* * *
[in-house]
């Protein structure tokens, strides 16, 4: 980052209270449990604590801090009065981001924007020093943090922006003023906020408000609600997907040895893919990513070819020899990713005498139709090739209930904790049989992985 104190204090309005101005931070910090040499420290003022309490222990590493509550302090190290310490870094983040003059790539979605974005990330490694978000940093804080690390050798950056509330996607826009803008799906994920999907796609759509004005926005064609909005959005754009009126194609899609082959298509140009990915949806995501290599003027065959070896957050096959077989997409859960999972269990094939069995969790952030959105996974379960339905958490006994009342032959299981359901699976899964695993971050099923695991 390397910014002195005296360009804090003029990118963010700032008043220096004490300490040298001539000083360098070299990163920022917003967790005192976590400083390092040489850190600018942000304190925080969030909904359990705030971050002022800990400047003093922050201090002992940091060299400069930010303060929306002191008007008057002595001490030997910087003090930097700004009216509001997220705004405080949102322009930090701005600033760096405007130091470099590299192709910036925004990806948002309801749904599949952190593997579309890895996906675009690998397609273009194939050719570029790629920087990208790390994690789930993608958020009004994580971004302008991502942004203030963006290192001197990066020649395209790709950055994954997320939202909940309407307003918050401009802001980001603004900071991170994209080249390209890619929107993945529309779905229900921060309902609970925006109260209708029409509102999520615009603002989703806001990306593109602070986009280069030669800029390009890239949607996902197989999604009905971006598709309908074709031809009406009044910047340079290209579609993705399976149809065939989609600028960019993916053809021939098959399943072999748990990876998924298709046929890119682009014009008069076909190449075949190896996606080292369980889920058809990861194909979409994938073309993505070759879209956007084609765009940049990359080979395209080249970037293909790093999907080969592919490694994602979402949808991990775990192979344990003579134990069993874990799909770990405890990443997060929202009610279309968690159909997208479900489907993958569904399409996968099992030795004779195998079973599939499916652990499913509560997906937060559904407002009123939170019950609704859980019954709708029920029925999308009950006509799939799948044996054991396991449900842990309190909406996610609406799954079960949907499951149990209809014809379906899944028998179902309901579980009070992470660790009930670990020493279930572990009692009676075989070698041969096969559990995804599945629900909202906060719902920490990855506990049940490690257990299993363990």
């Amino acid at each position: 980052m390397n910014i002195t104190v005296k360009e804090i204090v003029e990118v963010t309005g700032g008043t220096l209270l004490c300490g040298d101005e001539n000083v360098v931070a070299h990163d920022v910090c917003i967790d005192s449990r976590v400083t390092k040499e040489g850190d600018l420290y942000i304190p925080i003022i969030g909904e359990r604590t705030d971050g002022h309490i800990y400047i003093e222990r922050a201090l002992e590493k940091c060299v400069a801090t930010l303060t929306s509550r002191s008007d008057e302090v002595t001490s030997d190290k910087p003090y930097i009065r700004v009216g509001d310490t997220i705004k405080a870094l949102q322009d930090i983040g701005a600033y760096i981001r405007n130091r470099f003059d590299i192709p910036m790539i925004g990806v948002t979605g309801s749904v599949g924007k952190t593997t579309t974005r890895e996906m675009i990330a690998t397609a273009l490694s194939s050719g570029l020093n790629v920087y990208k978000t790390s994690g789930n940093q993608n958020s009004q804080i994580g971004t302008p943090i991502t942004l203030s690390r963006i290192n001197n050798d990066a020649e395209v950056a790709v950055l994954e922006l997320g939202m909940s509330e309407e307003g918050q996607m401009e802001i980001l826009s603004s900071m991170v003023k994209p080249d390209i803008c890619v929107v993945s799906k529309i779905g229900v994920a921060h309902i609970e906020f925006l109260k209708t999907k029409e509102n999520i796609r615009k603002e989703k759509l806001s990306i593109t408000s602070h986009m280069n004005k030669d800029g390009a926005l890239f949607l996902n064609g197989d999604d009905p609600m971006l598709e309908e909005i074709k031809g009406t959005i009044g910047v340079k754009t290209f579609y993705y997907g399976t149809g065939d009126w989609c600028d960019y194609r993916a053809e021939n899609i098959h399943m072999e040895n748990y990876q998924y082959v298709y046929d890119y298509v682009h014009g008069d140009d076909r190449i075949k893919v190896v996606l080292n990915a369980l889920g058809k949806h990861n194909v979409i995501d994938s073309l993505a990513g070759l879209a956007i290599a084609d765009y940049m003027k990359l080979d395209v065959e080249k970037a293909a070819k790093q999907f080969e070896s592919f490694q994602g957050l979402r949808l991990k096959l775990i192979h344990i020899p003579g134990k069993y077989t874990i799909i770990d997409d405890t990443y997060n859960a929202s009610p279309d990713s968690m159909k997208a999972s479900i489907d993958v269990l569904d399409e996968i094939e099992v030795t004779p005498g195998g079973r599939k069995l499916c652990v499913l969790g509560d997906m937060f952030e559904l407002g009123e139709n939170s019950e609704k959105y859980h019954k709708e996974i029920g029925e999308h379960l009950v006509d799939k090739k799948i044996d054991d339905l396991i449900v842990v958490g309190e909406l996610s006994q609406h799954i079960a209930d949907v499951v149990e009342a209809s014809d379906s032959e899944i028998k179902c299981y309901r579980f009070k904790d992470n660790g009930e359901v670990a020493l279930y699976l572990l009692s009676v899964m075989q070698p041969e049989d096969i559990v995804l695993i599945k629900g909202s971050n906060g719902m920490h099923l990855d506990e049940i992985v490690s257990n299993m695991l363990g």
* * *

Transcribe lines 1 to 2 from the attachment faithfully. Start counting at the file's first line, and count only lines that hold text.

[in-house]
């Protein structure tokens, strides 16, 4: 980052209270449990604590801090009065981001924007020093943090922006003023906020408000609600997907040895893919990513070819020899990713005498139709090739209930904790049989992985 104190204090309005101005931070910090040499420290003022309490222990590493509550302090190290310490870094983040003059790539979605974005990330490694978000940093804080690390050798950056509330996607826009803008799906994920999907796609759509004005926005064609909005959005754009009126194609899609082959298509140009990915949806995501290599003027065959070896957050096959077989997409859960999972269990094939069995969790952030959105996974379960339905958490006994009342032959299981359901699976899964695993971050099923695991 390397910014002195005296360009804090003029990118963010700032008043220096004490300490040298001539000083360098070299990163920022917003967790005192976590400083390092040489850190600018942000304190925080969030909904359990705030971050002022800990400047003093922050201090002992940091060299400069930010303060929306002191008007008057002595001490030997910087003090930097700004009216509001997220705004405080949102322009930090701005600033760096405007130091470099590299192709910036925004990806948002309801749904599949952190593997579309890895996906675009690998397609273009194939050719570029790629920087990208790390994690789930993608958020009004994580971004302008991502942004203030963006290192001197990066020649395209790709950055994954997320939202909940309407307003918050401009802001980001603004900071991170994209080249390209890619929107993945529309779905229900921060309902609970925006109260209708029409509102999520615009603002989703806001990306593109602070986009280069030669800029390009890239949607996902197989999604009905971006598709309908074709031809009406009044910047340079290209579609993705399976149809065939989609600028960019993916053809021939098959399943072999748990990876998924298709046929890119682009014009008069076909190449075949190896996606080292369980889920058809990861194909979409994938073309993505070759879209956007084609765009940049990359080979395209080249970037293909790093999907080969592919490694994602979402949808991990775990192979344990003579134990069993874990799909770990405890990443997060929202009610279309968690159909997208479900489907993958569904399409996968099992030795004779195998079973599939499916652990499913509560997906937060559904407002009123939170019950609704859980019954709708029920029925999308009950006509799939799948044996054991396991449900842990309190909406996610609406799954079960949907499951149990209809014809379906899944028998179902309901579980009070992470660790009930670990020493279930572990009692009676075989070698041969096969559990995804599945629900909202906060719902920490990855506990049940490690257990299993363990």